I can’t give you any advice on buying this volume on the Internet (except to mention that the ISBN is listed as 8989519020 – good luck tracking down this volume)  – although if you are in Seoul, the Jongo branch of the Kyobo Bookstore has another copy as of tonight – on sale for 35,000 Won (about US$32).  The official Korea Tourism Organization web page on the bookstore advises that after purchasing your book,

There are many streets around Kyobo Bookstore that are famous for their delicious food. If it’s traditional spirits and tasty side dishes you’re after then head straight to Pimatgol. There are many different dishes to enjoy in a comfortable atmosphere. The Chungjin-dong haejang-guk (broth to relieve hangover) street and the Mukyo-dong octopus restaurants nearby are also very famous.

I particularly enjoyed the advice about broth to relieve hangovers, because as we all know, drunk book buying is a serious social problem. 

22 Comments leave one →
  1. November 9, 2011 9:38 am

    Wonderful post, Theophrastus!

    Now you may be wondering why word spaces, and verse and chapter in Arabic numbers are included in the text.


    And your sharing your Seoul visit with us got me reading “in pure Korean” again. If one can’t be there, then wikipedia must do for a taste of “The Chungjin-dong haejang-guk (broth to relieve hangover)”:

    Haejangguk refers to all kinds of guk (soup) eaten as a hangover cure in Korean cuisine. It means “soup to chase a hangover”[1] and also called sulguk (술국) in pure Korean.[2][3] It usually consists of dried Napa cabbage, congealed ox blood (similar to blood pudding), and vegetables in a hearty beef broth.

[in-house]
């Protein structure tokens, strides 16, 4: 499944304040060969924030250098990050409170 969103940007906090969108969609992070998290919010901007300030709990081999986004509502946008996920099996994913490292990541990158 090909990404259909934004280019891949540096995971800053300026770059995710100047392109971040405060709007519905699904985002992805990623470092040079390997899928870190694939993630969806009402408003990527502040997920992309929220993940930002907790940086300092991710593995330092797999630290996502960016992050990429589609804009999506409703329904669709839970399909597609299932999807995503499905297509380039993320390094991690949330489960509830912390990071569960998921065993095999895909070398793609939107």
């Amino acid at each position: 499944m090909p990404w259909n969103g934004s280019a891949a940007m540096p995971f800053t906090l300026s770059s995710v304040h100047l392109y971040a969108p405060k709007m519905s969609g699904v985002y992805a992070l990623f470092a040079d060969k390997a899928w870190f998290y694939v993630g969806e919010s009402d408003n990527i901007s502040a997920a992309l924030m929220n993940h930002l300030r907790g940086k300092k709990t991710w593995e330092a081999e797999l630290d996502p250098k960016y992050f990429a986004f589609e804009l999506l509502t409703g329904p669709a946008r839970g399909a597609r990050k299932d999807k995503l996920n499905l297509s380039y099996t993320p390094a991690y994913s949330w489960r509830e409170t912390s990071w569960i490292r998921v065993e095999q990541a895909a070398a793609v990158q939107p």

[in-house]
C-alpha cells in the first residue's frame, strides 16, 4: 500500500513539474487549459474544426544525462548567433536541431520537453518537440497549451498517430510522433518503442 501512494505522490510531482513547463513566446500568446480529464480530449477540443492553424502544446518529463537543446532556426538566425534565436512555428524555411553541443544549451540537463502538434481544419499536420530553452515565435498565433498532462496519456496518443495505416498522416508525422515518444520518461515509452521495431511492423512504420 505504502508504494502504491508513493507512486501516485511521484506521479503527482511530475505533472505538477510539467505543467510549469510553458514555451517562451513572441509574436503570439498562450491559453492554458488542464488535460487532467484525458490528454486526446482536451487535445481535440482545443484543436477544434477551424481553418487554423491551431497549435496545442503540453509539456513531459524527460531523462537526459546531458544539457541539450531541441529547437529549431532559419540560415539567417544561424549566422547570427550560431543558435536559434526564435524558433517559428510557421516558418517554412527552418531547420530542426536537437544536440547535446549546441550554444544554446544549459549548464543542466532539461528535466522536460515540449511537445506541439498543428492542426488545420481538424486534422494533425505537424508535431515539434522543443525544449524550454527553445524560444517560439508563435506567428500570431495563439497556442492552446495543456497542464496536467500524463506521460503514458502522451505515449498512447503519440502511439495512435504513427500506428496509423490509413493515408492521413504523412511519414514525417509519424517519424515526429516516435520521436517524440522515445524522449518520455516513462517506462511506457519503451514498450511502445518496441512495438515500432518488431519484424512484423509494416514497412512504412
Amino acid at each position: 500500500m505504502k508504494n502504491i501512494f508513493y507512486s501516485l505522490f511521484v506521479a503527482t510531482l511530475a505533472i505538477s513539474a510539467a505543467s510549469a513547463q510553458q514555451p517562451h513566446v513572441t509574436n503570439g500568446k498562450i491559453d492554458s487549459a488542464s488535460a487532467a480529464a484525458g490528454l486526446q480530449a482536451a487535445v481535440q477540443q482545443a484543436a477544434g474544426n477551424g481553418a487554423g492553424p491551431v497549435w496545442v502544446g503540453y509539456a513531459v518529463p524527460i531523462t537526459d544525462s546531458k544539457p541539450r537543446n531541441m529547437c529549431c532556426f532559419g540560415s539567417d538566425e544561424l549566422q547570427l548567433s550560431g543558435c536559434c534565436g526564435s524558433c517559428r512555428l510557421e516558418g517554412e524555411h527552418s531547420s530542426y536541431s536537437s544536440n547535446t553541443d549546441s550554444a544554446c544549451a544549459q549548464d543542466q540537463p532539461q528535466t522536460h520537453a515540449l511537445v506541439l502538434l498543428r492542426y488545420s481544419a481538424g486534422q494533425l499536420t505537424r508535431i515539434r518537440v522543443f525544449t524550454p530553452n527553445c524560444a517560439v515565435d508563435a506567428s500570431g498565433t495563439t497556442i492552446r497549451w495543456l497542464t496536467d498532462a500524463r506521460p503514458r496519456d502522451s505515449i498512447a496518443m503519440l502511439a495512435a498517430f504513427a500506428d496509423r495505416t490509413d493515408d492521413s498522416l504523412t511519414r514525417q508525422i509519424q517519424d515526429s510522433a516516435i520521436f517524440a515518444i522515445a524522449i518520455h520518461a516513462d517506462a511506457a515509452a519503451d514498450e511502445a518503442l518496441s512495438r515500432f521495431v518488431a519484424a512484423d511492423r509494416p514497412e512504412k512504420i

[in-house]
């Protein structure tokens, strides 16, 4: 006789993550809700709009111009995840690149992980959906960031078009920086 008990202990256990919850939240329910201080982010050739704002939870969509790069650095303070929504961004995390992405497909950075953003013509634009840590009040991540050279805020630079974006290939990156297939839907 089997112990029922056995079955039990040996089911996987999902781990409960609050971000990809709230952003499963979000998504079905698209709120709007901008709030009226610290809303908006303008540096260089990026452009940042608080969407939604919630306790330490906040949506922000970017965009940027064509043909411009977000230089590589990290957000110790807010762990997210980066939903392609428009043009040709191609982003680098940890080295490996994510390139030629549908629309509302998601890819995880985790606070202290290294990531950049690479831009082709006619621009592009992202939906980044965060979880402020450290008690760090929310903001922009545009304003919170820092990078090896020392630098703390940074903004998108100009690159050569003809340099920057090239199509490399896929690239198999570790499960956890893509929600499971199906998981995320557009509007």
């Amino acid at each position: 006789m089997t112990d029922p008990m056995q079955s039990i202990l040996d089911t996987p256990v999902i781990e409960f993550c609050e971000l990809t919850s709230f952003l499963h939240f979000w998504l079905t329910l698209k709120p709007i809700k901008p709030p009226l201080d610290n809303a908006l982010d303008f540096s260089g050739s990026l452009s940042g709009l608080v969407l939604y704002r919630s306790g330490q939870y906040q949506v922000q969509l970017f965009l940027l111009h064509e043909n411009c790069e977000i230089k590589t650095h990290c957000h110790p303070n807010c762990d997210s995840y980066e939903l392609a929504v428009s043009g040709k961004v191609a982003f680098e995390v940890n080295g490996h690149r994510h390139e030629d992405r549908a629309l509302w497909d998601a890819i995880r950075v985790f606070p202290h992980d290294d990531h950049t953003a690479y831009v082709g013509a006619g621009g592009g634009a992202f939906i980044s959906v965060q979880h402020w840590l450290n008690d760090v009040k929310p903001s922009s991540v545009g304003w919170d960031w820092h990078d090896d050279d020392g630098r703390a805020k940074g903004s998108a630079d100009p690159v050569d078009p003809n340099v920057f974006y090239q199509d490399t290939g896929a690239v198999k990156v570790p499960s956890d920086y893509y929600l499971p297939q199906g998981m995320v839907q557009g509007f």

Enjoy sober weird Bible reading.

  2. Suzanne McCarthy permalink*
    November 9, 2011 10:20 am

    ΝAIEΓΩΘAΥΜAΖΩ was clear as day to me, but I had to brush the sleep out of my eyes to see that you weren’t actually writing about the “sex act.”

  3. November 9, 2011 10:27 am

    lol. The Joy of … Ambiguity. Space put between two does prevent certain things from happening. (Well, I’m blushing as I confess: there was no pun intended there, not at first anyway.)

  4. Suzanne McCarthy permalink*
    November 9, 2011 10:33 am

    What does it say about book order? Why is Romans followed by Hebrews?

  5. November 9, 2011 1:01 pm

    That’s awesome! To nitpick, I don’t know if I’d really call it the “Archaic Aramaic” script. I think Phoenician is ever so much more precise, and if one wishes to be Judeo-centric, Paleo-Hebrew (or Ketav Ivri). The font seems to be based on the Meshe Stele (Moabite stone).

    $32? That’s fantastic.

  6. November 9, 2011 4:14 pm

    S.: I agree. But, “Arcahic Aramaic” is the name that the volume itself gives to its script (in an included card with the various alphabets) which it contrasts to “Old Aramaic” and “Modern (O. T.)”

    Suzanne: The full preface is here and it says: